City apartment

It’s always been a trend for Kenyans to want to live near Nairobi. These homebuyers want to conveniently access their jobs as well as fun life (entertainment venues and dining attractions). A city apartment offers just that.

Additionally, there is the lure of being tapped into the energy and excitement of an urban environment buzzing with people.

Are you considering or open to a city purchase? Here are some tips on making a smart buy.

The Apartment location

Where exactly you want to buy? Is it Westlands or Upperhilll? The location ultimately guides you in making a decision. It depends on its proximity to your job or amenities.

Your budget

The amount you are willing to spend is a key factor. Sometimes, You find a house you like but it’s beyond your budget limit then you are tempted to make a compromise. However, there are a lot of houses that fit your budget and vision. Compromising may lead to more problems.

Apartment type

Do you want a one bedroom or 3 bedrooms? this will keep your checklist minimal. Knowing exactly what type of apartment you want will also help your real estate agent find the perfect apartment for you. Most city apartments are 1 or 2 bedrooms so if you are looking for a 3 bedroom it will be tricky.

Building size

Once you’ve thought about the general location in the city you’d prefer and how much money you can afford to spend, ask yourself about how big a building you want to live in. Would you feel comfortable in a huge development with hundreds of neighbours, dozens of floors from ground level? Or do you prefer a smaller, more intimate building no higher than 3 to 6floors?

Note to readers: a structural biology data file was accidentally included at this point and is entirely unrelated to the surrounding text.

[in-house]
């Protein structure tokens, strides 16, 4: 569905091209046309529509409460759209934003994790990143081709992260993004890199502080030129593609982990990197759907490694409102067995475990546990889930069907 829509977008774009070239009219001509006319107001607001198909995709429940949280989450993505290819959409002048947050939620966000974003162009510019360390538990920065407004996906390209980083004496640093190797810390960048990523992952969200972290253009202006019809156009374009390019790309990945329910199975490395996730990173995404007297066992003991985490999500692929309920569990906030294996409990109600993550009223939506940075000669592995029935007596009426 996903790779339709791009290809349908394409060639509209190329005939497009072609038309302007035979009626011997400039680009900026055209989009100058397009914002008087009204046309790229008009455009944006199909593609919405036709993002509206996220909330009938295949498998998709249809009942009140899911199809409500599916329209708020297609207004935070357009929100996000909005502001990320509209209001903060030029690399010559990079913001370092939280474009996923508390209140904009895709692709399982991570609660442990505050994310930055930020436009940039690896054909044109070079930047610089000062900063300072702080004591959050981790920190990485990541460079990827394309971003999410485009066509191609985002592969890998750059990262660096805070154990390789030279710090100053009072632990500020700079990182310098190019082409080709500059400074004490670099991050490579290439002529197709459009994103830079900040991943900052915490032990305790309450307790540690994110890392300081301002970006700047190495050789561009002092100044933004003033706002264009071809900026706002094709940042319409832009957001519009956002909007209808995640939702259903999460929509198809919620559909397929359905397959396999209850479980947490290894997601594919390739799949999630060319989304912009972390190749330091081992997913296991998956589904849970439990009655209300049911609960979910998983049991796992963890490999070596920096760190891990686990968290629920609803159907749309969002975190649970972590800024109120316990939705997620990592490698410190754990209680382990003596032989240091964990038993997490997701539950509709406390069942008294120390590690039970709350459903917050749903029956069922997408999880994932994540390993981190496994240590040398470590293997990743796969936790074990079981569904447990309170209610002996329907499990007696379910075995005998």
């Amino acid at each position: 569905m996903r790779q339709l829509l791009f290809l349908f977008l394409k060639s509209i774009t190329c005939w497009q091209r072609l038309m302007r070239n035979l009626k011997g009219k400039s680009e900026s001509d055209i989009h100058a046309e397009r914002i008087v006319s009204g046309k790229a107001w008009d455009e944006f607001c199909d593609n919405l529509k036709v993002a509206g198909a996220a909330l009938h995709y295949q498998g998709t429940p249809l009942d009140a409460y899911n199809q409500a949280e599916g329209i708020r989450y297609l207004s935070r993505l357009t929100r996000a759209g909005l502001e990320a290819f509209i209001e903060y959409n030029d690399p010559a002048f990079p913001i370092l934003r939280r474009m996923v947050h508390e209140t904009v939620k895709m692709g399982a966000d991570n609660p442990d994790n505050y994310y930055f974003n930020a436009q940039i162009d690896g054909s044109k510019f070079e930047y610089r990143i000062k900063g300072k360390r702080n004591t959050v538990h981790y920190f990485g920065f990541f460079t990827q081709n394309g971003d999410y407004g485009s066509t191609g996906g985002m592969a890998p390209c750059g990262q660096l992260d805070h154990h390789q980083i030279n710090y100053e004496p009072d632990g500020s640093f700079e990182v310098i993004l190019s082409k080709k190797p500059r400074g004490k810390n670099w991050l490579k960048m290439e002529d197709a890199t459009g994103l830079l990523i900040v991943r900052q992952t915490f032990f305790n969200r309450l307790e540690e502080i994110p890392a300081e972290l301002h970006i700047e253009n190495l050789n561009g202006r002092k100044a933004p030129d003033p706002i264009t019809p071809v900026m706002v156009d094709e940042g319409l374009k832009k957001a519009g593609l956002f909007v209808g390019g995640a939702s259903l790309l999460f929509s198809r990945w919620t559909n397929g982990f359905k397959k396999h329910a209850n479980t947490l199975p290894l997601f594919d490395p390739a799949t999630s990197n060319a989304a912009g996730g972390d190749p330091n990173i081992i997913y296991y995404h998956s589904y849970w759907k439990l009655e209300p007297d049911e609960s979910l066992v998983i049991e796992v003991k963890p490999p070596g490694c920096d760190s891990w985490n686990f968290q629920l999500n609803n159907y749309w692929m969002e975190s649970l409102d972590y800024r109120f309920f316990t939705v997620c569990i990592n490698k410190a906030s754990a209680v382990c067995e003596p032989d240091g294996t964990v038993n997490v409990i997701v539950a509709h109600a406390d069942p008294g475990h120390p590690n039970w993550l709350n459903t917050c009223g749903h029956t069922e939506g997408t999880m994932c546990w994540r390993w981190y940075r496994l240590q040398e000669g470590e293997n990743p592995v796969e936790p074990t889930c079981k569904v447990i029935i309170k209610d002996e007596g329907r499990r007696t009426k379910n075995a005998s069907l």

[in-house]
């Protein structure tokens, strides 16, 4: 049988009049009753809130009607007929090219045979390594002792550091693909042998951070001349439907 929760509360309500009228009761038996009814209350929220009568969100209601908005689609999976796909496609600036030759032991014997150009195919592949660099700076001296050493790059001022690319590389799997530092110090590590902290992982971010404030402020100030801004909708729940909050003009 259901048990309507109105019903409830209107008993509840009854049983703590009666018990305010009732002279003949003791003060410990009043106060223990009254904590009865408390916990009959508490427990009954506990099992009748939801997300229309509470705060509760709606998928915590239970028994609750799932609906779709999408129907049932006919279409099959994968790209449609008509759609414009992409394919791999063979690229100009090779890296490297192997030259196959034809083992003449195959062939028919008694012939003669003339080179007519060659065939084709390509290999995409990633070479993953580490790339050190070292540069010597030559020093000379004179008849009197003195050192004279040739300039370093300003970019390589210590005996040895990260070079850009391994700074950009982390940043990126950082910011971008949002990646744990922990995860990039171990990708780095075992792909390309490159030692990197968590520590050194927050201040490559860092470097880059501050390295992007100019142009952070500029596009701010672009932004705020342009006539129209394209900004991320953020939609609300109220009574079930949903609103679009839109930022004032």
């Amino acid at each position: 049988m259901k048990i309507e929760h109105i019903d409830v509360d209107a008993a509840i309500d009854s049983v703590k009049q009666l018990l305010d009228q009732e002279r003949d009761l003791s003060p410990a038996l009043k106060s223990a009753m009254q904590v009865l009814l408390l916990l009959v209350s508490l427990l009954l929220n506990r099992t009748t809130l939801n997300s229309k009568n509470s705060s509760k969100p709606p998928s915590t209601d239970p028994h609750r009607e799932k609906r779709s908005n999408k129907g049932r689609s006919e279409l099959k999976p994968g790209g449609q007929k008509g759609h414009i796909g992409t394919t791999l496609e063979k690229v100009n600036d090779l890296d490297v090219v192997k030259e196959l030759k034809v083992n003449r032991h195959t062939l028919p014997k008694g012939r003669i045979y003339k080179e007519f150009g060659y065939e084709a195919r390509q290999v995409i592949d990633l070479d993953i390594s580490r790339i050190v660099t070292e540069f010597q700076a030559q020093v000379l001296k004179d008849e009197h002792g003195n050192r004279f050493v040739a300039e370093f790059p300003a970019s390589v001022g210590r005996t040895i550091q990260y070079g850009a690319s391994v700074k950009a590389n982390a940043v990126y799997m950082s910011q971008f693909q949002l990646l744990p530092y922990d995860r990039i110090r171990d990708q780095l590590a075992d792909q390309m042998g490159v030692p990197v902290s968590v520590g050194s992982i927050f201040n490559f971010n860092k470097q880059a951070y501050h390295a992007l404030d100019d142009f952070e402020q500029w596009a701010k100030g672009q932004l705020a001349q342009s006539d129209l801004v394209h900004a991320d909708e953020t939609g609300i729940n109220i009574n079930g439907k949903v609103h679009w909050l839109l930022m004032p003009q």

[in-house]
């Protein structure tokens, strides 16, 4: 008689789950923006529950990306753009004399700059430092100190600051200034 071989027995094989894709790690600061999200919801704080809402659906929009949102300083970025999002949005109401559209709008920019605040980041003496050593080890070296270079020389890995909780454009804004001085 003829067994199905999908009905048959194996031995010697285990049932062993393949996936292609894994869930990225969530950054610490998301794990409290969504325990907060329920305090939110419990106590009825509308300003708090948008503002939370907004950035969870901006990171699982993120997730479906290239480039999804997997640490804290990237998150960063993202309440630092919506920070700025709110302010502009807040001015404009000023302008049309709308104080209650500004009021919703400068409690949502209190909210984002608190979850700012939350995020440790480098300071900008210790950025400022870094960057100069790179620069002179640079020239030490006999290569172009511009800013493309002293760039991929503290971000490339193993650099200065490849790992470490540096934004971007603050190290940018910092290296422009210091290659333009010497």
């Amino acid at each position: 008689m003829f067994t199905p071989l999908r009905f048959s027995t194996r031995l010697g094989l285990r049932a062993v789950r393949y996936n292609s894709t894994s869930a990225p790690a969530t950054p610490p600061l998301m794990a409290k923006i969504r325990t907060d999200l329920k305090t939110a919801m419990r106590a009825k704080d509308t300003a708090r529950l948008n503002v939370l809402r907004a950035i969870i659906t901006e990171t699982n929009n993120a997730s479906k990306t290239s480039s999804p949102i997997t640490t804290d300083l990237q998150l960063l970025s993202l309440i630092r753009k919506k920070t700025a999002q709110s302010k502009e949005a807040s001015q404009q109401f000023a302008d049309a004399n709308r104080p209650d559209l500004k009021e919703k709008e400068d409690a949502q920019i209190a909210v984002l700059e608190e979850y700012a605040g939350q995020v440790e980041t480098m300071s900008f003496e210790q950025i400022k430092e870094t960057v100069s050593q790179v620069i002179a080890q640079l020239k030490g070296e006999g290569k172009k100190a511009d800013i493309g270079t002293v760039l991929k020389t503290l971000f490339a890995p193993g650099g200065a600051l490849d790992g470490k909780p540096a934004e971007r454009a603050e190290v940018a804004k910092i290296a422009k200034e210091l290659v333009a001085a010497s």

New or old

Do you want the latest in design, construction quality, soundproofing and amenities? If so, new buildings are for you and you should expect to find the latest amenities at a higher price per square foot. On the other hand, older, remodelled projects may offer larger units, great locations and are likely to cost you less per square foot on average.

One key consideration here: older buildings tend to rack up significant expenses for maintenance and system repairs and replacements. To pay for these, monthly apartment fees are often higher to create adequate reserves. When the reserves are insufficient to pay for high-cost projects like installing a new roof or overhauling the elevators, the homeowners association board may need to impose “special assessments” — extra charges paid by all unit owners on top of their regular monthly fees.

Some easy-to-spot red flags that tip you off that a high-rise project may not be for you:

High Percentage of Renters in the Building

If more than 50 per cent of the units is occupied by non-owners then you probably won’t get financing to buy. Besides anything above 30 per cent should signal caution. this means the building might be tipping toward renter occupancy rather than owners which can mean less resident involvement in the activities of the condo association.

Maintenance of the apartment environment

If the lobby of an older building looks dated and faded, the landscaping looks poorly tended or the elevators or interior hallways smell musty, the managing company or developer might be facing budget pressures.

Parking Lot or Underdeveloped Real Estate Next Door

For city apartments, views are crucial which is often why people buy into the building. However, if there are empty property next to it’s a red flag. Let’s say, a developer buys the lot next door and puts up a new building that blocks your view, the value of your apartment to you and any future buyer could drop.